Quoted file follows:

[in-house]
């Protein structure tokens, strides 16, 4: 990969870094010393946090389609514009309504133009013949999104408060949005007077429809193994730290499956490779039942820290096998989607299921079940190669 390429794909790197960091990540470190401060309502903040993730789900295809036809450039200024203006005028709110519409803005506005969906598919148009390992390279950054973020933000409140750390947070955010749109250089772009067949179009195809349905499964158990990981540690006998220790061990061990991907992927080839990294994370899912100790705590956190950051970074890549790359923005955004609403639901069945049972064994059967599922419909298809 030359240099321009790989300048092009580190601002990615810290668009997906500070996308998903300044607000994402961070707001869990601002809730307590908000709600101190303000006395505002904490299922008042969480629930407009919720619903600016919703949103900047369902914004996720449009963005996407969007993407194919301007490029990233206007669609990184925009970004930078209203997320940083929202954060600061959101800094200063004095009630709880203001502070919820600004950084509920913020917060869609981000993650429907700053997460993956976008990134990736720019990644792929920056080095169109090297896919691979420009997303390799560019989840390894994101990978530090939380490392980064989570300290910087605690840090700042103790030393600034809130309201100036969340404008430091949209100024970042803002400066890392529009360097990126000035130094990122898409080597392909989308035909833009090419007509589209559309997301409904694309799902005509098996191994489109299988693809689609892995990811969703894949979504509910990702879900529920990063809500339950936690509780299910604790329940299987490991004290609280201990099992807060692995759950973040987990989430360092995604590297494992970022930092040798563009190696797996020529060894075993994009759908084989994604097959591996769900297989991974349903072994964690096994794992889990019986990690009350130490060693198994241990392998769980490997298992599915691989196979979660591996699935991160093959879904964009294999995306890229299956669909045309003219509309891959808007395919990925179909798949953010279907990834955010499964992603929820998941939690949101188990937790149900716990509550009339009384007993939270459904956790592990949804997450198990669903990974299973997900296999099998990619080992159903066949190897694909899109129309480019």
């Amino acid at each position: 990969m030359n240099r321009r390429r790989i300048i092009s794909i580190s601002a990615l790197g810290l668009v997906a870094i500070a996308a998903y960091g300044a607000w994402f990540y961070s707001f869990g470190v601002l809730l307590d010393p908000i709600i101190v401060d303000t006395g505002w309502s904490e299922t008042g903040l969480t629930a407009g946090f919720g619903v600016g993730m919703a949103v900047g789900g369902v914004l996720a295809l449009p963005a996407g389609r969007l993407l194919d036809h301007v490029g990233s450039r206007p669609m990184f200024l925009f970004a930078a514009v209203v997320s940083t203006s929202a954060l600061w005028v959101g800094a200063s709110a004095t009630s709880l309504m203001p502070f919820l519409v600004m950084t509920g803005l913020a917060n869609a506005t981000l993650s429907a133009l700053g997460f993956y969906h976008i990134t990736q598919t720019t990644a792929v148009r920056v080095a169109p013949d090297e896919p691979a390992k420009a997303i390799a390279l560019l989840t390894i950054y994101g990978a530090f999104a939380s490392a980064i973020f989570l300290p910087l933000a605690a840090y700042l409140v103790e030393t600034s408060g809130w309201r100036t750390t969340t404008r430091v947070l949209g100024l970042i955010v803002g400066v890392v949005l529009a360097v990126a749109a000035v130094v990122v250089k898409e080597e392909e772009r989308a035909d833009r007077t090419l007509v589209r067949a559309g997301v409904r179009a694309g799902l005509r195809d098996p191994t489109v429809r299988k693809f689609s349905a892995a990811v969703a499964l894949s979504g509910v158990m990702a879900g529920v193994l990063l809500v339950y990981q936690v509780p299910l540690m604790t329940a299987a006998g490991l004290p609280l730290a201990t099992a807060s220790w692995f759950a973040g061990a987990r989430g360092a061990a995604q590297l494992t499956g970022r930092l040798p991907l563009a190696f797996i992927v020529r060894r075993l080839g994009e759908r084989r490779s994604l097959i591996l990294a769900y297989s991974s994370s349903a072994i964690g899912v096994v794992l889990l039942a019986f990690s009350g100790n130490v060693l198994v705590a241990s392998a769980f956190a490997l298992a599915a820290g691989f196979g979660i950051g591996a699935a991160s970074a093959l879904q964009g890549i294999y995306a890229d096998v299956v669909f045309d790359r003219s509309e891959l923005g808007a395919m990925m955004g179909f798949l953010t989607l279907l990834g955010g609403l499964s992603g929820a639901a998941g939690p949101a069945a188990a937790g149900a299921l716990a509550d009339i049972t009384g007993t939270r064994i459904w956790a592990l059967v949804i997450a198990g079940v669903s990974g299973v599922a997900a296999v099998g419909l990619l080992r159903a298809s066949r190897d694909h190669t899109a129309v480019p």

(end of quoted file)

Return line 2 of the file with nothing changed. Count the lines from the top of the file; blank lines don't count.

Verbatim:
């Protein structure tokens, strides 16, 4: 990969870094010393946090389609514009309504133009013949999104408060949005007077429809193994730290499956490779039942820290096998989607299921079940190669 390429794909790197960091990540470190401060309502903040993730789900295809036809450039200024203006005028709110519409803005506005969906598919148009390992390279950054973020933000409140750390947070955010749109250089772009067949179009195809349905499964158990990981540690006998220790061990061990991907992927080839990294994370899912100790705590956190950051970074890549790359923005955004609403639901069945049972064994059967599922419909298809 030359240099321009790989300048092009580190601002990615810290668009997906500070996308998903300044607000994402961070707001869990601002809730307590908000709600101190303000006395505002904490299922008042969480629930407009919720619903600016919703949103900047369902914004996720449009963005996407969007993407194919301007490029990233206007669609990184925009970004930078209203997320940083929202954060600061959101800094200063004095009630709880203001502070919820600004950084509920913020917060869609981000993650429907700053997460993956976008990134990736720019990644792929920056080095169109090297896919691979420009997303390799560019989840390894994101990978530090939380490392980064989570300290910087605690840090700042103790030393600034809130309201100036969340404008430091949209100024970042803002400066890392529009360097990126000035130094990122898409080597392909989308035909833009090419007509589209559309997301409904694309799902005509098996191994489109299988693809689609892995990811969703894949979504509910990702879900529920990063809500339950936690509780299910604790329940299987490991004290609280201990099992807060692995759950973040987990989430360092995604590297494992970022930092040798563009190696797996020529060894075993994009759908084989994604097959591996769900297989991974349903072994964690096994794992889990019986990690009350130490060693198994241990392998769980490997298992599915691989196979979660591996699935991160093959879904964009294999995306890229299956669909045309003219509309891959808007395919990925179909798949953010279907990834955010499964992603929820998941939690949101188990937790149900716990509550009339009384007993939270459904956790592990949804997450198990669903990974299973997900296999099998990619080992159903066949190897694909899109129309480019």